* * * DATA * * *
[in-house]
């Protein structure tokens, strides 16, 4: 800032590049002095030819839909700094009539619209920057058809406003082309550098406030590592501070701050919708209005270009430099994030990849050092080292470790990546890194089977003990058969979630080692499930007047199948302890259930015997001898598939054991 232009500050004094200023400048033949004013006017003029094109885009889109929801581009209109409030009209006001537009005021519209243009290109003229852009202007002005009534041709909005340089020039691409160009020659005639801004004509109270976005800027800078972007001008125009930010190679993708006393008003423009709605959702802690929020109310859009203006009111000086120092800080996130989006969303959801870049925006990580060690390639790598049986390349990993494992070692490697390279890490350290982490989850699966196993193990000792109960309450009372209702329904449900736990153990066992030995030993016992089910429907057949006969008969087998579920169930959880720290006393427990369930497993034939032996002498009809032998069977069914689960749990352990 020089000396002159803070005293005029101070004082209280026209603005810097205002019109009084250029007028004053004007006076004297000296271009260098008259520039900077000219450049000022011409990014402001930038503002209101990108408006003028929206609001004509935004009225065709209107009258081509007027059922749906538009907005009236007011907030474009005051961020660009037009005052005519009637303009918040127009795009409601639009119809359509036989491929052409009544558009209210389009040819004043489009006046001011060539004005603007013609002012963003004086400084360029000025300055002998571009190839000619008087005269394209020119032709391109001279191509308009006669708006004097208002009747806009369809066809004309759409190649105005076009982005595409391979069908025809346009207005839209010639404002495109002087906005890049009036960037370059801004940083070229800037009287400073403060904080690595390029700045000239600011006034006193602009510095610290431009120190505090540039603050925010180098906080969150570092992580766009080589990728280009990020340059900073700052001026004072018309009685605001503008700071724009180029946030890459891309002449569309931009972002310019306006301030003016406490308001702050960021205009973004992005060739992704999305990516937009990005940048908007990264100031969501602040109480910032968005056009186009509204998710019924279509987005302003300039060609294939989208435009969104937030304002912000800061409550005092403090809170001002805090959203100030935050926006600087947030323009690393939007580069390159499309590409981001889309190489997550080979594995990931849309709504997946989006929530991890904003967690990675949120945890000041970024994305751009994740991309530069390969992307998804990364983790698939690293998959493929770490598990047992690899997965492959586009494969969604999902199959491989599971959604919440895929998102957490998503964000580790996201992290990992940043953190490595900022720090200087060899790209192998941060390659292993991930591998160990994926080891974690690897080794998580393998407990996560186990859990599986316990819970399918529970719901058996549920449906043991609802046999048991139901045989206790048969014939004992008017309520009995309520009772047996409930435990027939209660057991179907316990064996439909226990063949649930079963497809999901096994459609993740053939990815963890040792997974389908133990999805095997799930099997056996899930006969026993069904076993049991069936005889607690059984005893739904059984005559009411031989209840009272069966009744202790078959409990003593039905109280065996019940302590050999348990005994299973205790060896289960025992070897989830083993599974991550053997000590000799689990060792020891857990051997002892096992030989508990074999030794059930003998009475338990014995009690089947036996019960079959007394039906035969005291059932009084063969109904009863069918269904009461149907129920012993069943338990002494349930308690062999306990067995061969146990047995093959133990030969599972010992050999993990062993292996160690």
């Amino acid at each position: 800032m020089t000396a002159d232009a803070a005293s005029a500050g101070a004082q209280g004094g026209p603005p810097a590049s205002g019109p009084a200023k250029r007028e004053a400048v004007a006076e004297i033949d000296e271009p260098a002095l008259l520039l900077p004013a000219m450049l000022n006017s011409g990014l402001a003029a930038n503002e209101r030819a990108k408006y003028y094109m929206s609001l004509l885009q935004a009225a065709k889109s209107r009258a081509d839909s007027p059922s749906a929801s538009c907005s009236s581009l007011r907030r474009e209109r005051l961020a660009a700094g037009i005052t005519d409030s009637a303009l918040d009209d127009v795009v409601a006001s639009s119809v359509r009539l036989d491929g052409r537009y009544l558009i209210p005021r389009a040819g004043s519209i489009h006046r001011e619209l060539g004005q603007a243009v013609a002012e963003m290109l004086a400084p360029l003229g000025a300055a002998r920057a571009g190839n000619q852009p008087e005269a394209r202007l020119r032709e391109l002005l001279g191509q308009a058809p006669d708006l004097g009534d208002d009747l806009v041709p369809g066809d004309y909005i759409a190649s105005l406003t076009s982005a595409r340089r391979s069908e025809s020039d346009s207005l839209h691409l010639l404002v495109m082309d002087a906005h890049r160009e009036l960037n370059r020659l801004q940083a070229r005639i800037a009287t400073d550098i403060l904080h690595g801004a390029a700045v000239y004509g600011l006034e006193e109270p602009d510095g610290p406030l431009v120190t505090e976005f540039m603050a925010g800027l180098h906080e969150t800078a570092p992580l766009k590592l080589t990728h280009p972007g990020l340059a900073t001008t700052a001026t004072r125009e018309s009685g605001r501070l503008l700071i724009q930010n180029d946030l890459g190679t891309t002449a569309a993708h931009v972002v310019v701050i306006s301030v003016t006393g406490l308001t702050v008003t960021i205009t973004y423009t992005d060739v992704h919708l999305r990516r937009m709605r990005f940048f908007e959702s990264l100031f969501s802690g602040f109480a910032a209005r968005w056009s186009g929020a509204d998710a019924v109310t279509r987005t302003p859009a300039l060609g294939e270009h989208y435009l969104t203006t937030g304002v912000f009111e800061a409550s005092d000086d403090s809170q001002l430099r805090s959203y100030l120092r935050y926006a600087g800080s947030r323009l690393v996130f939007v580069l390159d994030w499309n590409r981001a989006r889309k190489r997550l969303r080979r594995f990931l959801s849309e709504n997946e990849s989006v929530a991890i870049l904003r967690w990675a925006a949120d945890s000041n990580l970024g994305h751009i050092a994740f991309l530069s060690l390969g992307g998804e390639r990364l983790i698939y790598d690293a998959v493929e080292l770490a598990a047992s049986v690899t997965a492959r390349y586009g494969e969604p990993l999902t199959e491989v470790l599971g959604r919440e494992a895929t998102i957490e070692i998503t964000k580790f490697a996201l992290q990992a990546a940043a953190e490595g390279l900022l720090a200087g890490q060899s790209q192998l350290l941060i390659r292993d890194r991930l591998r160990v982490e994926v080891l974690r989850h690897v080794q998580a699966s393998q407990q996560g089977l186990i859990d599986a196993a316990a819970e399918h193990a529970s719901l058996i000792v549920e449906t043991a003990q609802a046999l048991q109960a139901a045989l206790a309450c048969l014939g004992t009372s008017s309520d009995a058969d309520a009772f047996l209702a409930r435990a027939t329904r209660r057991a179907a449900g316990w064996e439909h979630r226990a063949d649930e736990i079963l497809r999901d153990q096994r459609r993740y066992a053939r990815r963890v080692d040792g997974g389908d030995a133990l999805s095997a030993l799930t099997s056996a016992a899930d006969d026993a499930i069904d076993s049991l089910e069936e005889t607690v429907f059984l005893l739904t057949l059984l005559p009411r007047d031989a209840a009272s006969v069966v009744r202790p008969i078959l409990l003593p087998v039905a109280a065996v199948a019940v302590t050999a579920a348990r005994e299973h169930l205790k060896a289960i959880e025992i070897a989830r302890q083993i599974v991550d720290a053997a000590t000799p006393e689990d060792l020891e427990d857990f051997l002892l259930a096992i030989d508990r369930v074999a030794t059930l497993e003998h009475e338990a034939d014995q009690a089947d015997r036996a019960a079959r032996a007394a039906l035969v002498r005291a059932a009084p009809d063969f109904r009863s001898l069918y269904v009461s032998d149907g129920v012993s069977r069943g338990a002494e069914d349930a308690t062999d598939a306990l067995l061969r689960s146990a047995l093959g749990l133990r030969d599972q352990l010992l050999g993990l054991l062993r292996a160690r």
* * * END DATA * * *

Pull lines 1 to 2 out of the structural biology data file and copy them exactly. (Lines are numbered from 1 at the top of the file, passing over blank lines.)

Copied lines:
[in-house]
């Protein structure tokens, strides 16, 4: 800032590049002095030819839909700094009539619209920057058809406003082309550098406030590592501070701050919708209005270009430099994030990849050092080292470790990546890194089977003990058969979630080692499930007047199948302890259930015997001898598939054991 232009500050004094200023400048033949004013006017003029094109885009889109929801581009209109409030009209006001537009005021519209243009290109003229852009202007002005009534041709909005340089020039691409160009020659005639801004004509109270976005800027800078972007001008125009930010190679993708006393008003423009709605959702802690929020109310859009203006009111000086120092800080996130989006969303959801870049925006990580060690390639790598049986390349990993494992070692490697390279890490350290982490989850699966196993193990000792109960309450009372209702329904449900736990153990066992030995030993016992089910429907057949006969008969087998579920169930959880720290006393427990369930497993034939032996002498009809032998069977069914689960749990352990 020089000396002159803070005293005029101070004082209280026209603005810097205002019109009084250029007028004053004007006076004297000296271009260098008259520039900077000219450049000022011409990014402001930038503002209101990108408006003028929206609001004509935004009225065709209107009258081509007027059922749906538009907005009236007011907030474009005051961020660009037009005052005519009637303009918040127009795009409601639009119809359509036989491929052409009544558009209210389009040819004043489009006046001011060539004005603007013609002012963003004086400084360029000025300055002998571009190839000619008087005269394209020119032709391109001279191509308009006669708006004097208002009747806009369809066809004309759409190649105005076009982005595409391979069908025809346009207005839209010639404002495109002087906005890049009036960037370059801004940083070229800037009287400073403060904080690595390029700045000239600011006034006193602009510095610290431009120190505090540039603050925010180098906080969150570092992580766009080589990728280009990020340059900073700052001026004072018309009685605001503008700071724009180029946030890459891309002449569309931009972002310019306006301030003016406490308001702050960021205009973004992005060739992704999305990516937009990005940048908007990264100031969501602040109480910032968005056009186009509204998710019924279509987005302003300039060609294939989208435009969104937030304002912000800061409550005092403090809170001002805090959203100030935050926006600087947030323009690393939007580069390159499309590409981001889309190489997550080979594995990931849309709504997946989006929530991890904003967690990675949120945890000041970024994305751009994740991309530069390969992307998804990364983790698939690293998959493929770490598990047992690899997965492959586009494969969604999902199959491989599971959604919440895929998102957490998503964000580790996201992290990992940043953190490595900022720090200087060899790209192998941060390659292993991930591998160990994926080891974690690897080794998580393998407990996560186990859990599986316990819970399918529970719901058996549920449906043991609802046999048991139901045989206790048969014939004992008017309520009995309520009772047996409930435990027939209660057991179907316990064996439909226990063949649930079963497809999901096994459609993740053939990815963890040792997974389908133990999805095997799930099997056996899930006969026993069904076993049991069936005889607690059984005893739904059984005559009411031989209840009272069966009744202790078959409990003593039905109280065996019940302590050999348990005994299973205790060896289960025992070897989830083993599974991550053997000590000799689990060792020891857990051997002892096992030989508990074999030794059930003998009475338990014995009690089947036996019960079959007394039906035969005291059932009084063969109904009863069918269904009461149907129920012993069943338990002494349930308690062999306990067995061969146990047995093959133990030969599972010992050999993990062993292996160690």